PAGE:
I’m moving through the glass doors of our church fitting well into a group of raucous and haphazard teenage boys and girls after another church activity. Each of us is talking at once and thinking that the others are listening. We’re well into winter now and the cold nights welcome dark earlier than they used to. As I push open the second in the set of doors leading to the outside, whatever silly sentence I’m in the middle of dies in my throat and is forgotten. The chatter of the others is a muted noise, for here in the early darkness of winter, the streetlamps of the church have turned on to light our way and are providing a magical glow to thousands of fluffy, grand snowflakes as they float gently from heaven.
This is the sort of scene that captivates my mind and always will, the sort that speaks to my heart and makes me giddy and stoic at once. In wonder, I descend the steps and stand under the street light. I turn and see Ryan with me. The others, the noisy ones, are somewhere yelling about the snow, catching it on their tongues, building it into balls and throwing it at each other. Ryan is watching me watch the snowflakes fall.
“Can you ballroom dance?” I ask, because I know that the question will be endearing to him, if a little frivolous.
“I know the box step we learned in elementary school,” he says.
“I wonder if we can still do it,” I say, and the next thing either of us knows, his hand is resting on my hip. For the first time ever, my hand is held gently in his hand. Our feet start moving as though we do this all of the time, and I feel like I’m Ginger Rogers with some lovely white evening gown all feathery at the bottom that blends with and brushes the snowy ground until it looks like I’m floating on air.
I stop counting my steps, he stops thinking about which foot goes forward and which goes back. Dancing together is too easy. We look up and we watch the snowflakes, large as coins, but light as air, simple and intricate as the notes in a composition as they grace our ballroom floor. The streetlamp is a spotlight to their dancing and to ours.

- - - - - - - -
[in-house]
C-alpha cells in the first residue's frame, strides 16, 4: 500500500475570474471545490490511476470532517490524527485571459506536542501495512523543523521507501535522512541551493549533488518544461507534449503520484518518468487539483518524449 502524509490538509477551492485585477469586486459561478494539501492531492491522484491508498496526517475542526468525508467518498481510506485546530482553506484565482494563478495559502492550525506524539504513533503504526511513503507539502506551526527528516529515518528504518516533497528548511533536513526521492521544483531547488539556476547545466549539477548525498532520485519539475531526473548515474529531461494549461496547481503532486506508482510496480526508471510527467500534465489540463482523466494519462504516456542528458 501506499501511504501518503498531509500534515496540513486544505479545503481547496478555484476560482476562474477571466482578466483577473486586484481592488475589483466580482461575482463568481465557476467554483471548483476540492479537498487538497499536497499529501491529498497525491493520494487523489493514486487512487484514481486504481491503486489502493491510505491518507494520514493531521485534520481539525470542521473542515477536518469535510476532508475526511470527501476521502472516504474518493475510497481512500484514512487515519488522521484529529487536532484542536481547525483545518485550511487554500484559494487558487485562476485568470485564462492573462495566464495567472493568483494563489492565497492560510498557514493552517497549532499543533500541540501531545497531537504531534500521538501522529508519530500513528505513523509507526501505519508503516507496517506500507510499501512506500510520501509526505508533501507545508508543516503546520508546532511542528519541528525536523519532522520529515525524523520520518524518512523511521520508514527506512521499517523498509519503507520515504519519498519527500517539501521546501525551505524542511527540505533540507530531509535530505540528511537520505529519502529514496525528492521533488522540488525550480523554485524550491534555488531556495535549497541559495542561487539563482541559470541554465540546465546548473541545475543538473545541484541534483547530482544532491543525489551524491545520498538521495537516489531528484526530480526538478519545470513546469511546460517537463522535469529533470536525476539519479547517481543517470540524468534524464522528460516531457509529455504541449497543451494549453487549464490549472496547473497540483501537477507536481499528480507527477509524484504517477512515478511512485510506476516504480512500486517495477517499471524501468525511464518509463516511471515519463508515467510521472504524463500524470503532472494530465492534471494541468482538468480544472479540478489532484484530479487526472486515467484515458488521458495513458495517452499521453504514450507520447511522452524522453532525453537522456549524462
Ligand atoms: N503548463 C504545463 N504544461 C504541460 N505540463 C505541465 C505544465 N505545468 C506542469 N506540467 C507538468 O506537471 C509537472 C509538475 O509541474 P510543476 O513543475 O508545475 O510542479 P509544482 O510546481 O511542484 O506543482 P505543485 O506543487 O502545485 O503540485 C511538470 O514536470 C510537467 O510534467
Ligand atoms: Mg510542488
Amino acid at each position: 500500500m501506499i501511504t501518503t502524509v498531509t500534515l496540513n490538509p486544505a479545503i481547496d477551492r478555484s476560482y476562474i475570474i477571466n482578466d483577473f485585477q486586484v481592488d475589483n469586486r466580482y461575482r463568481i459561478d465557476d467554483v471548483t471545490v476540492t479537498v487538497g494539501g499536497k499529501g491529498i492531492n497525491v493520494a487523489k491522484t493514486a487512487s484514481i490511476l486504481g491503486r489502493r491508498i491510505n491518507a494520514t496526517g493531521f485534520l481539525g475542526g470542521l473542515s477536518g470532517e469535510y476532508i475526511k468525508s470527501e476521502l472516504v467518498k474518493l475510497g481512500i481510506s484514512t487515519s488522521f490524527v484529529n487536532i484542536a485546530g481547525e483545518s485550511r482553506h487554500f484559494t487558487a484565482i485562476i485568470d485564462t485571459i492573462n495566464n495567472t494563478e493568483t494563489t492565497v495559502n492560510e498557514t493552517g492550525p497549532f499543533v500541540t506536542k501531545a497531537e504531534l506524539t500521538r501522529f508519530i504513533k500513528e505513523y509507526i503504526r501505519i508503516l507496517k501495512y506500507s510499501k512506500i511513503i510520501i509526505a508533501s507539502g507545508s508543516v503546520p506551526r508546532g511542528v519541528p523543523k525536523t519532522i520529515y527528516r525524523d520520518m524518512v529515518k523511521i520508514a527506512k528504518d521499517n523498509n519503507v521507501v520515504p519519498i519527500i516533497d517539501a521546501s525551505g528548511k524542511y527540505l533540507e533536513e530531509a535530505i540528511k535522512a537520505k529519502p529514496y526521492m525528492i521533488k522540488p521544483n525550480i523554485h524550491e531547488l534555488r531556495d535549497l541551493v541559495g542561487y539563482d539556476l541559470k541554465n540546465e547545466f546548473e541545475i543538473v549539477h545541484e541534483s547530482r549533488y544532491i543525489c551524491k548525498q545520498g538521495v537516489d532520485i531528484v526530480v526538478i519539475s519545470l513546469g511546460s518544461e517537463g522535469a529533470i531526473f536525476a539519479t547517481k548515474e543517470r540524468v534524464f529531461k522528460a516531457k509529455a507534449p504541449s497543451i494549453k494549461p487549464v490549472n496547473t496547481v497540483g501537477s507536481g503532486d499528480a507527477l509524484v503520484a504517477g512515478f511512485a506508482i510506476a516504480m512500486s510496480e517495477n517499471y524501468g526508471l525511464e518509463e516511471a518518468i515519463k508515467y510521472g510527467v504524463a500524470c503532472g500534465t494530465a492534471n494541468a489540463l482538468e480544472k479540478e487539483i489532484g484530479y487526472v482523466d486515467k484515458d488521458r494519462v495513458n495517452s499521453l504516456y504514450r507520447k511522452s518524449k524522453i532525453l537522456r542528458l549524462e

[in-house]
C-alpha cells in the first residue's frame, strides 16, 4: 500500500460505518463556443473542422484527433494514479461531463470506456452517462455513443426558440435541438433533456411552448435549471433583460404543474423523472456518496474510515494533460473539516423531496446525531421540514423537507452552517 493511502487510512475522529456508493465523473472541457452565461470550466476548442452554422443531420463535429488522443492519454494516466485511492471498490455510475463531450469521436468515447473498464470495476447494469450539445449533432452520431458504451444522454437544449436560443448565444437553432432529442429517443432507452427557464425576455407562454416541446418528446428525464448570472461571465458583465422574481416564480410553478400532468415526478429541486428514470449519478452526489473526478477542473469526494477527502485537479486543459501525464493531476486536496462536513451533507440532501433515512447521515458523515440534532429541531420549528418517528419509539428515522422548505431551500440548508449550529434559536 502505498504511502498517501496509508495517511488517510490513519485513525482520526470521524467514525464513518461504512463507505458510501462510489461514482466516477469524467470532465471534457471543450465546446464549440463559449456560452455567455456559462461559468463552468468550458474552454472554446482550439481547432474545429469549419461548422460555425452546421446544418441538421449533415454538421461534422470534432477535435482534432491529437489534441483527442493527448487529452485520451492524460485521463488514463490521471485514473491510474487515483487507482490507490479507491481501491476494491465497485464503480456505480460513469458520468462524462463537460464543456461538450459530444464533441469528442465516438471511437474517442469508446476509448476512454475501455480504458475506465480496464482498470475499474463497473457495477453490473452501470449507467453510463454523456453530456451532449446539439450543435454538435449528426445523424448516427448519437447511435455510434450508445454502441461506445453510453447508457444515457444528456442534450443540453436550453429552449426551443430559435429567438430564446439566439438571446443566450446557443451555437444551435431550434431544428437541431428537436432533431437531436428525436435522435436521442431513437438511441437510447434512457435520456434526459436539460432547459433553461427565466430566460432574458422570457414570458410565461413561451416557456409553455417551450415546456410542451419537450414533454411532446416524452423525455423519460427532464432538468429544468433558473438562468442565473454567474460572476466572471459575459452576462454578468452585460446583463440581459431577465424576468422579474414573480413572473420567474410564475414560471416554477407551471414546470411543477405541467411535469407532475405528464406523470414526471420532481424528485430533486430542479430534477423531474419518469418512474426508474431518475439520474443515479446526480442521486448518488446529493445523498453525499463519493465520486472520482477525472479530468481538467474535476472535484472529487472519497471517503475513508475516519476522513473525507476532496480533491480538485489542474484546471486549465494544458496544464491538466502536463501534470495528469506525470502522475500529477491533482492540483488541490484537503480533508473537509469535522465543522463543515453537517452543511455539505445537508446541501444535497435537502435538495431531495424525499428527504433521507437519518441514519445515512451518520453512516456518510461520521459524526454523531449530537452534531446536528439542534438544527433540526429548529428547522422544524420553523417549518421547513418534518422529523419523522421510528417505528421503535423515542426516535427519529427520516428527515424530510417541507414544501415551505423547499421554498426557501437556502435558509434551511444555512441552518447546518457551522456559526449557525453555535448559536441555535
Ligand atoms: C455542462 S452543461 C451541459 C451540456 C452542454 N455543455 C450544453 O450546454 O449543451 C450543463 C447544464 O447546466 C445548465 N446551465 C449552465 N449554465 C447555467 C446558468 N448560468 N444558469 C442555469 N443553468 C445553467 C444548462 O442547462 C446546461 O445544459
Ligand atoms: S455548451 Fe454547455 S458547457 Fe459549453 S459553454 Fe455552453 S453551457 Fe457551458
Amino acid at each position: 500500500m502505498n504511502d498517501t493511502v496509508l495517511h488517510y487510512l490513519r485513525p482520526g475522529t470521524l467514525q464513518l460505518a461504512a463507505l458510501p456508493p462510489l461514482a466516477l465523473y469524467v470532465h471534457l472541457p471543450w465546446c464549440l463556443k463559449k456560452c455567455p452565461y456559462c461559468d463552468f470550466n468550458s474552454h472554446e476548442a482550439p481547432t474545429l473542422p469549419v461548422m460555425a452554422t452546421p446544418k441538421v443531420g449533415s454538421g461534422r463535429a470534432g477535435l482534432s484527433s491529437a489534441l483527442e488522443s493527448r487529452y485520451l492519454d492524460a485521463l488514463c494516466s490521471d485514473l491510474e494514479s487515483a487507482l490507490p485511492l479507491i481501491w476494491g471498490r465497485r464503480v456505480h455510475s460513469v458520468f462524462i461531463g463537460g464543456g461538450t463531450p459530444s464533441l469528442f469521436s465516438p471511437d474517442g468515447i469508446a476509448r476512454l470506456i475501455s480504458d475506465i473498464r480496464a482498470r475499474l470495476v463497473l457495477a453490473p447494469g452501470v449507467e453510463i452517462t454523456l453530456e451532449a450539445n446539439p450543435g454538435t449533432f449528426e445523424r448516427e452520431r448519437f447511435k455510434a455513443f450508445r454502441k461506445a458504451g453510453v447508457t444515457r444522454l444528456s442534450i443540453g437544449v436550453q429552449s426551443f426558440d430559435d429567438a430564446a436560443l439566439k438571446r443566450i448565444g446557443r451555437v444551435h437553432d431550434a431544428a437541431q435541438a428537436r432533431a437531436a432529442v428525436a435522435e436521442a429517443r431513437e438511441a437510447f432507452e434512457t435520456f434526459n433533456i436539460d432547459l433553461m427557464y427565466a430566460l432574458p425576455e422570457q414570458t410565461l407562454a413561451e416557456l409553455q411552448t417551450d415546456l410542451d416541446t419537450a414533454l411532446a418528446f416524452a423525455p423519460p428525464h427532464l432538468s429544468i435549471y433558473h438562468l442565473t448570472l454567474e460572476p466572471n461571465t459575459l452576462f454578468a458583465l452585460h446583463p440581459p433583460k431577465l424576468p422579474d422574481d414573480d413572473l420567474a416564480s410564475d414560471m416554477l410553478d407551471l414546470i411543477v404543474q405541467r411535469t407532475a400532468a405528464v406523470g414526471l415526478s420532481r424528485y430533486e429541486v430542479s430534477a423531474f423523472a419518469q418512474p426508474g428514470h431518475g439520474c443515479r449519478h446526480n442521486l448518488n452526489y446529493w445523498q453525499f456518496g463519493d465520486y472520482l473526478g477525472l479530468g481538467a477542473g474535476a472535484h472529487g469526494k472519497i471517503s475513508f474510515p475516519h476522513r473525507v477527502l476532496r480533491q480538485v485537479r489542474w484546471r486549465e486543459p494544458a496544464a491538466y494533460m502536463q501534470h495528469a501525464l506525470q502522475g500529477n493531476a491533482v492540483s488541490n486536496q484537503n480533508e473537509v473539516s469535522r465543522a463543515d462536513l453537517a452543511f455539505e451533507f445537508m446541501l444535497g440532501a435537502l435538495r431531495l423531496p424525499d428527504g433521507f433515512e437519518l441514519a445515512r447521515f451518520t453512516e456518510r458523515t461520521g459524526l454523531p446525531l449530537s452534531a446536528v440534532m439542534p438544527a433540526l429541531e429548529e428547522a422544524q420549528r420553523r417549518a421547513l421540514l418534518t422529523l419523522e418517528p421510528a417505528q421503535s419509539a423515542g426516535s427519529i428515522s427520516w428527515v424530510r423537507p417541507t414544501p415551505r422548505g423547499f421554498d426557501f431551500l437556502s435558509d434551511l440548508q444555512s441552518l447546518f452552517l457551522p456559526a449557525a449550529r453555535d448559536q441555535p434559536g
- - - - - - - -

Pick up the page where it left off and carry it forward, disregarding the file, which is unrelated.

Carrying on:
Then we look at each other. As quickly as the crystalline flakes land and disappear I seem to glimpse memories of us.
I see myself in my school classroom, opening my folder to find a note from him.
I see myself standing nervously on his doorstep holding orange juice wrapped in a bow the day I found out that he was home sick with the cold that I had just recovered from.
I see him tell me that I look like Demi Moore from the movie Ghost and insist we watch it together.
I see our friend Jerry pull me aside and say, “You like him. We can all tell.” “We’re just friends,” I answer. “Maybe for now,” Jerry insists, “but you’ll get together someday.”
I see Ryan looking at me, attracted, and telling me that I’m wearing his favorite sweatshirt. The one that makes my eyes look extra sparkly. “I’m going to have to call you ‘Sparky’,” he says, and I know whenever he calls me that thereafter, that he’s noticing my eyes.
These memories of my friend, my neighbor, my “fiancé” are falling on me like magic. They fall on my shoulders, on my hair and in my lashes and they make me see him. I see him as he is- the most brilliant thing in this wonderland. I think I even see a glimmer of him as he will be, though at 15 years old there’s no way of knowing that your soul is whispering a memory to you.
It’s only minutes that we dance this way before one of our leader yells to all of us that it’s time to get in the car. Even as we let go of each other and move to the parking lot, I’m still drifting in that evening gown of mine. The car fills up fast and there are more of us than there are seats. Ryan offers his lap, and I accept. The noisy ones are crammed around us now, but I still don’t hear a thing. Reality tries in vain to remind me of my determination to remain friends, of the awkwardness of this physical proximity if we are only friends, but just for tonight, it could no more rob the sparkle from my eyes than it could rob the snowflakes from the sky.